Learning, Shopping and Listening to Coded Language in Kigali

Writing this on the fly after a very long day, but I feel it is important to achieve some degree of freshness. With that in mind, please be patient with  this stream of conscious post.

My morning started off with the Kigali Genocide Memorial Centre and Museum. Here is a brief list of ways I am changed – not listed in any particular order – after having been through the museum.

  1. I did not have useful or accurate information about the Genocide in Rwanda until today.
  2. The international community failed Rwanda by not taking action. How we  – the international community – failed to authorize the 5,000 troops to Canadian UN Major-General Roméo Dallaire is fucking baffling and a tragedy.
  3. The United States Education system has failed American by not teaching the history of the African continent.
  4. The Holocaust Museum in Washington DC should feature an exhibition on other genocides perpetrated in the last century and/or 30 years.
  5. The hotel I am staying in – Hôtel des Mille Collines – was the hotel in which thousands took refuge. This is the hotel that was the basis of for the movie Hotel Rwanda. I now need to see this movie.
  6. Hutus, Tutsis and Twa were not “at war” with each other until the Belgian colonizers came along.
  7. 1994 is REALLY fucking recent. As in I was alive and well, enjoying childhood.
  8. The city of Kigali is gorgeous and the infrastructure is impressive as hell. I’ve not seen sidewalks this clean and well maintained in quite some time. The roads have no pot holes, the robots work, there are green avenues everywhere, people walk along in an orderly and calm manner with respect for personal space. 1994 is really fucking recent.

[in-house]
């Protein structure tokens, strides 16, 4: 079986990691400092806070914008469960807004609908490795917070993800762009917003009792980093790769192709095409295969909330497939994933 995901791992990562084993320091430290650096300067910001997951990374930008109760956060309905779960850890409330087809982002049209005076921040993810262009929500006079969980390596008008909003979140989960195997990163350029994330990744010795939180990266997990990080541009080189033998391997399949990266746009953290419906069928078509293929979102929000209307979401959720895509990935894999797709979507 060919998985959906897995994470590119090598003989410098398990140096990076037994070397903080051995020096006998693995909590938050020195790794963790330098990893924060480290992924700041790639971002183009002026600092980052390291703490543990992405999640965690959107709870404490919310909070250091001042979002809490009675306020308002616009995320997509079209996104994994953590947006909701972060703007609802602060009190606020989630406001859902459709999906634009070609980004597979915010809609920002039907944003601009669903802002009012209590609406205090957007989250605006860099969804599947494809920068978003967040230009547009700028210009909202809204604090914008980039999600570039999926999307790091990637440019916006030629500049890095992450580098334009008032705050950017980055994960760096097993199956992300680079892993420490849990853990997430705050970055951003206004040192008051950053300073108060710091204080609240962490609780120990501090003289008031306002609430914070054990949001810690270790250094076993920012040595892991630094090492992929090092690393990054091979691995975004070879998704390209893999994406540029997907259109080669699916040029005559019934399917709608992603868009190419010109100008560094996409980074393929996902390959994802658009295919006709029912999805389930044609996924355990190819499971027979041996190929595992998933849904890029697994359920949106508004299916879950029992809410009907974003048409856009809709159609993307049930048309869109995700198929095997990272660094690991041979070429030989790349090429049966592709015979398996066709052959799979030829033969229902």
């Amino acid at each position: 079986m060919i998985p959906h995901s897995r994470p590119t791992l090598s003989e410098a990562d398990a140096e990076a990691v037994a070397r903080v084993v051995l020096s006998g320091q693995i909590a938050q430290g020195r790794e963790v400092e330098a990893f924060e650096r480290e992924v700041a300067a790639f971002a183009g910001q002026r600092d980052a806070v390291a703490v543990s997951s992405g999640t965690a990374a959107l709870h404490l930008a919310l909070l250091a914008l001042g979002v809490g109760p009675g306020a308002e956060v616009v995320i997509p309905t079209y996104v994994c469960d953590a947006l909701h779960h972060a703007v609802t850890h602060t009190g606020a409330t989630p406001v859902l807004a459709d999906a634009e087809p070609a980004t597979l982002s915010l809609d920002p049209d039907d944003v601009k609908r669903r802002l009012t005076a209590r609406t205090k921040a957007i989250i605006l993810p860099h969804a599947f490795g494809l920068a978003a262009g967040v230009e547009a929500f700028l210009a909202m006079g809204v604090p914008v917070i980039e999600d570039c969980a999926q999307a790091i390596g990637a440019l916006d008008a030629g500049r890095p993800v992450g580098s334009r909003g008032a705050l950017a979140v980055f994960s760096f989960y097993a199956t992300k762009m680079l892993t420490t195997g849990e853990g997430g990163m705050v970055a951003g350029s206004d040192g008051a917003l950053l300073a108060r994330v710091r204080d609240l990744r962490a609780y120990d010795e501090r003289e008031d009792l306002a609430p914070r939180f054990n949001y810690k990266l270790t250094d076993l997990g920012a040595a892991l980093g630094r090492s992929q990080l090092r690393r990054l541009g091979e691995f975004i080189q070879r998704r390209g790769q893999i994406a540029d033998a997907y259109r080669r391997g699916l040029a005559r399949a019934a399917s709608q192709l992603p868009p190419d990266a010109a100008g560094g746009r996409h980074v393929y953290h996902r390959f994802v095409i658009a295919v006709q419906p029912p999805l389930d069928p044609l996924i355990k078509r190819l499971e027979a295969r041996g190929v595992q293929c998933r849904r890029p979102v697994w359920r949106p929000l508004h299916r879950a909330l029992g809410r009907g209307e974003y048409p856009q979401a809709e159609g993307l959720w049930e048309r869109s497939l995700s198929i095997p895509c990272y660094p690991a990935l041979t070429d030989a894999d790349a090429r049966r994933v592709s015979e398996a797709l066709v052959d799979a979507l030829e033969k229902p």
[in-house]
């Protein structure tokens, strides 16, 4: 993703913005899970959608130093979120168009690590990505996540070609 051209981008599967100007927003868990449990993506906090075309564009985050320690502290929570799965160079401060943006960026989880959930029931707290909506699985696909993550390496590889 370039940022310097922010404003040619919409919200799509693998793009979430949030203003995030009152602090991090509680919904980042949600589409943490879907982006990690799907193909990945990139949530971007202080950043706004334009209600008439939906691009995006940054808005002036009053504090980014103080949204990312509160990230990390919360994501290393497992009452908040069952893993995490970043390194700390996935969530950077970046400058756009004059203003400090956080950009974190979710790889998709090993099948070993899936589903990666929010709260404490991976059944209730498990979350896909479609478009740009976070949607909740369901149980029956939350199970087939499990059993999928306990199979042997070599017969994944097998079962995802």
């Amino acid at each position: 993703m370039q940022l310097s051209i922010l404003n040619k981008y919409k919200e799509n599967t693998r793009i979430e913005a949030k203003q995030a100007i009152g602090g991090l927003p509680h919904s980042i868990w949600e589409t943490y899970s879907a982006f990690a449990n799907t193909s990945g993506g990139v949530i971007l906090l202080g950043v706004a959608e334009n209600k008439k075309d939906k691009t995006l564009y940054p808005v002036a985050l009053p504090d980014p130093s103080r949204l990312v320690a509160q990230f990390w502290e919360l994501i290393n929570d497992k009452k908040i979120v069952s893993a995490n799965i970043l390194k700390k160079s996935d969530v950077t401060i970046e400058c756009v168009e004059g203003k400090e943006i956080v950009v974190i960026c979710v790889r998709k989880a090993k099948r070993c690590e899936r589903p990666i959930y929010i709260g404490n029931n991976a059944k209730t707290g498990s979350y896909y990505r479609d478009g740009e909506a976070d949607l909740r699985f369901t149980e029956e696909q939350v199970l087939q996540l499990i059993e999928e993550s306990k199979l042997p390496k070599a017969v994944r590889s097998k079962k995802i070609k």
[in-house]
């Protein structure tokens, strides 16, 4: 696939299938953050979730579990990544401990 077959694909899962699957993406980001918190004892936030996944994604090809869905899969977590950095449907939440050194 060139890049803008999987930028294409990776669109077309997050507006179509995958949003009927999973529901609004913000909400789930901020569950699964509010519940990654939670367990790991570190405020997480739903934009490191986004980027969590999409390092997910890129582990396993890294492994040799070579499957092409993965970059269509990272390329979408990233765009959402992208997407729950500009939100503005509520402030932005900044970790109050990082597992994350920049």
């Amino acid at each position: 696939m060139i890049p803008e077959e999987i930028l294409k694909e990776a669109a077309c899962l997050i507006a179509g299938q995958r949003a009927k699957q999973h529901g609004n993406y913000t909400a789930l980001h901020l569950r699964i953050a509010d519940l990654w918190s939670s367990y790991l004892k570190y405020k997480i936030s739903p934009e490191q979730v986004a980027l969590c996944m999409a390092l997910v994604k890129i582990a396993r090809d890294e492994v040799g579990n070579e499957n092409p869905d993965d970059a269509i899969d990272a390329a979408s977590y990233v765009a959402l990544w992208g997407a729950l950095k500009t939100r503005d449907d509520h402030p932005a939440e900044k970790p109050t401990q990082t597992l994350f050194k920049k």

Now for something totally different…. we then went to the Kimironko Market. Leida and I share a love of textiles. And handmade crafts of any kind. And markets. Some observations and comments captured in a list.

  • No one at this market touched me or pestered me or followed me around. In fact, the people were really nice.
  • I bought three cuts off fabric bolts ranging from 2-4 yards. One is for a family member and features yellow fish set against sea blue. One is crazy patterned so I can’t describe it but has a lot of pink and yellow. AKA colors I never wear but I am obsessed with this. A dusty brown, olive green, hay colored print that is being tailored into a blazer jacket. Oh and then a fourth pattern that looks like a wood block print geometric interpretation of what a knot in a tree trunk looks like. Turquoise blue and black. Also being tailored into a blazer. These pieces will be delivered to the hotel Thursday. Leida got a same cut blazer and a skirt.
  • I bought leather beaded sandals. And some bags. And was given a pair of earrings for being a good customer. And a clutch. Basically the women in my life are going to get some really nice gifts.
  • Saw a lot of beans and bananas.

Then we darted back to the hotel to get cleaned up to go to the Welcoming Plenary of the 7th Annual African Economic Conference hosted by African Development Bank (AfDB), the United Nations Economic Commission for Africa (UNECA) and the United Nations Development Programme (UNDP) — read a brief description here http://www.afrik-news.com/article19409.html. The theme is “Inclusive and Sustainable Development in an Age of Economic Uncertainty.”  Here are a list of reasons why the experience is surreal.